Women occupied leadership positions in Iberian Copper Age society. So says a reconstruction of a tomb from the period by researchers at the University of Seville in Spain, reported in a peptide analysis published in Scientific Reports. The highest-ranking person in ancient Copper Age society on the Iberian Peninsula was not a man, as previously thought, but a woman.

The individual, now renamed the ‘Ivory Lady,’ was buried in a tomb containing the largest collection of rare and valuable objects in the region, including ivory tusks, high-quality flint, ostrich egg shells, amber and a rock crystal dagger. These discoveries reveal the important position women may have held in this ancient society.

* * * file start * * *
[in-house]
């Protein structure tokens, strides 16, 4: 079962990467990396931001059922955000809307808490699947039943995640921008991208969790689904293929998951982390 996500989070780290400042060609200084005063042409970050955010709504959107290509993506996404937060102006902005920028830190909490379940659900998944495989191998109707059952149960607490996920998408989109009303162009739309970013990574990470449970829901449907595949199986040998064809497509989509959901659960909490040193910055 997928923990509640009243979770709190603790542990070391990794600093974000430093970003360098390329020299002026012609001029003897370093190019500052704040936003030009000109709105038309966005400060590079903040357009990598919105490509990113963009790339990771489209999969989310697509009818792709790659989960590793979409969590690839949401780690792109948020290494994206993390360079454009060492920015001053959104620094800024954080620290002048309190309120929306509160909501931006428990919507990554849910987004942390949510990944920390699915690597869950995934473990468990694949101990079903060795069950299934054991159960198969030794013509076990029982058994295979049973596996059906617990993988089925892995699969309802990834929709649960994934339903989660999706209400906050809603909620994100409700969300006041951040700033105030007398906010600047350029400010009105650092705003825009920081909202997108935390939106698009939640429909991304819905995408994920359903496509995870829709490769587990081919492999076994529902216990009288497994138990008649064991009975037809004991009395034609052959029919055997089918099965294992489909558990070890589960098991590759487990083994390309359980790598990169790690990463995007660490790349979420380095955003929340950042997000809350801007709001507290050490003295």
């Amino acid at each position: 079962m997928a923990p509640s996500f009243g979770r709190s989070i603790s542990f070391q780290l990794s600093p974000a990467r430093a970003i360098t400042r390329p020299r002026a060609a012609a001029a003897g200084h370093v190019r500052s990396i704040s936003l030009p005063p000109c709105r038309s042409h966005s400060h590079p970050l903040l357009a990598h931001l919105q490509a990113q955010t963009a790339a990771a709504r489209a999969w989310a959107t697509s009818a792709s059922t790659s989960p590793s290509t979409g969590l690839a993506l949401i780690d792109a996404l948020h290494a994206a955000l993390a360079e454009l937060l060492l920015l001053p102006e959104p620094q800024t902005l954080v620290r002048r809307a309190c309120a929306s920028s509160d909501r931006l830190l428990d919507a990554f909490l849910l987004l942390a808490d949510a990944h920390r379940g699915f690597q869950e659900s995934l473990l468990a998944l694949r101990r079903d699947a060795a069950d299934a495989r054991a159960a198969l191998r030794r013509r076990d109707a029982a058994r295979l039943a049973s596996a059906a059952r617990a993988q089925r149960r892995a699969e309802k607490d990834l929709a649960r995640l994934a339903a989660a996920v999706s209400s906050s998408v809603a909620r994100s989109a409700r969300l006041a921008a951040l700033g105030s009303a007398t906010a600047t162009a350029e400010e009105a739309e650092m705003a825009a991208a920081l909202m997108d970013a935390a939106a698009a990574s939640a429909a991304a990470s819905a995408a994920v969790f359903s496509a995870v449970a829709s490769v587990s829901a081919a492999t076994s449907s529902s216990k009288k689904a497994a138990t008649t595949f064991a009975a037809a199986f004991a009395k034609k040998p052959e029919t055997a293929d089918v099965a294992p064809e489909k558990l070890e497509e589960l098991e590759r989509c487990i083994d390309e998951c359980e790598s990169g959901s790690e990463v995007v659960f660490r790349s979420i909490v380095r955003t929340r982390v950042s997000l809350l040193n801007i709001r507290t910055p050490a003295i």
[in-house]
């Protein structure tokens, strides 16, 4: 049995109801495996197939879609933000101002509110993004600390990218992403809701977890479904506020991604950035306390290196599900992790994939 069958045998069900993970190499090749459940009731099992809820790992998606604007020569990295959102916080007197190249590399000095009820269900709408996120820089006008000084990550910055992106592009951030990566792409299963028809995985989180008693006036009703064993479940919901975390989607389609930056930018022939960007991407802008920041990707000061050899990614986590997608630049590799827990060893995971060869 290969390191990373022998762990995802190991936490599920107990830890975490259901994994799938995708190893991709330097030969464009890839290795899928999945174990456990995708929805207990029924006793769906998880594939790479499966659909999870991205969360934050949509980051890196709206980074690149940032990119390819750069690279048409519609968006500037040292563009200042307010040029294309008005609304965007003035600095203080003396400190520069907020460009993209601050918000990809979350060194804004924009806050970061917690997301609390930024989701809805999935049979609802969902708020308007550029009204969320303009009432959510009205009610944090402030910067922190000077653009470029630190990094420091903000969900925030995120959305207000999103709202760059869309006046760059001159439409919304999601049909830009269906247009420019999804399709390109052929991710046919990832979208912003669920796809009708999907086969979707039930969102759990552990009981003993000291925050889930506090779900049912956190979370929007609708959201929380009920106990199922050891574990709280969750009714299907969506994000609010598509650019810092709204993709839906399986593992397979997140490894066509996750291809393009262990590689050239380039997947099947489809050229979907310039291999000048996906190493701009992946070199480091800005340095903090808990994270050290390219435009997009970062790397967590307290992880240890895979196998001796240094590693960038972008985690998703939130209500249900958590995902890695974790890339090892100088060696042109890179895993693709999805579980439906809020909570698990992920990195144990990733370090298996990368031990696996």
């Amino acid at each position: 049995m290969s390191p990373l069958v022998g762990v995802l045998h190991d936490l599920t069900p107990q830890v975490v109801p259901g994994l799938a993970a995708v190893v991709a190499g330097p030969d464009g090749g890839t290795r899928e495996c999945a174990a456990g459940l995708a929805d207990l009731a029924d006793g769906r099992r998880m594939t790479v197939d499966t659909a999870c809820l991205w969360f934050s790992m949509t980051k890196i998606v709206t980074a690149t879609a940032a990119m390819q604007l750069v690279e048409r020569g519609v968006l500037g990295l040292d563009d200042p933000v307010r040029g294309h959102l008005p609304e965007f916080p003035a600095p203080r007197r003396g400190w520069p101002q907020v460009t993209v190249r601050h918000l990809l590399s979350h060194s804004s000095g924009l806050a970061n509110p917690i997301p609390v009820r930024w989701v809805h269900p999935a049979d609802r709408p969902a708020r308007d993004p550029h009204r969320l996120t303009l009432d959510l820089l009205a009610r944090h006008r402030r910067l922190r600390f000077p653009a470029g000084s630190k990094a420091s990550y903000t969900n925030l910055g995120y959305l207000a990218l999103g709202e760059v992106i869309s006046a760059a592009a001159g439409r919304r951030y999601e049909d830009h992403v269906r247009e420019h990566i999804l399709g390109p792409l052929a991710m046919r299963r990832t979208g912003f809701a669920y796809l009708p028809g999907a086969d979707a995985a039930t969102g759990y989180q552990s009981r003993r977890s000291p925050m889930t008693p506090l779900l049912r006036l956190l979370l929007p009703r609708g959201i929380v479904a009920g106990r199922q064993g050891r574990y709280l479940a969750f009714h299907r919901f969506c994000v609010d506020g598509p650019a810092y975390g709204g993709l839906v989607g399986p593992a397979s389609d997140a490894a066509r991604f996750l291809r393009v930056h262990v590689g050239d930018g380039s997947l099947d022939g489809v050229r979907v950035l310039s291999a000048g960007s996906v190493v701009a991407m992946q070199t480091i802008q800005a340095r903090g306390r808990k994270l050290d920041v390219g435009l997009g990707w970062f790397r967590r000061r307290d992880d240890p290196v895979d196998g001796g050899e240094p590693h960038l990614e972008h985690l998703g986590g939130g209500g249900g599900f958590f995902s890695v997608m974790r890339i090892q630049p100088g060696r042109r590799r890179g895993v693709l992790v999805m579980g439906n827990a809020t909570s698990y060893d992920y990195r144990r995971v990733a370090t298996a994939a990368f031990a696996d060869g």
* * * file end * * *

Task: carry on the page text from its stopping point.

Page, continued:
In 2008 another discovery dating back to the Copper Age.

In 2008 an individual was discovered in a tomb in Valencia, Spain, dating to the Copper Age between 3,200 and 2,200 years ago. In addition to being a rare example of an individual burial, the tomb contained a large number of valuable goods, suggesting that this individual-originally considered a young male between the ages of 17 and 25-occupied a high-ranking position within society.

Peptide analysis showed that she was a female

Marta Cintas-Peña and her colleagues at the University of Seville used analysis of amelogen peptides, a protein that forms in dental enamel in a sexually dimorphic manner, to verify the presence of this protein in the sample’s teeth. Analysis of one molar and one incisor revealed the presence of the AMELX gene, which produces amelogen and is located on the X chromosome, indicating that the individual was a woman rather than a man. According to the authors, this means that the highest-ranking person in Iberian Copper Age society was a woman.

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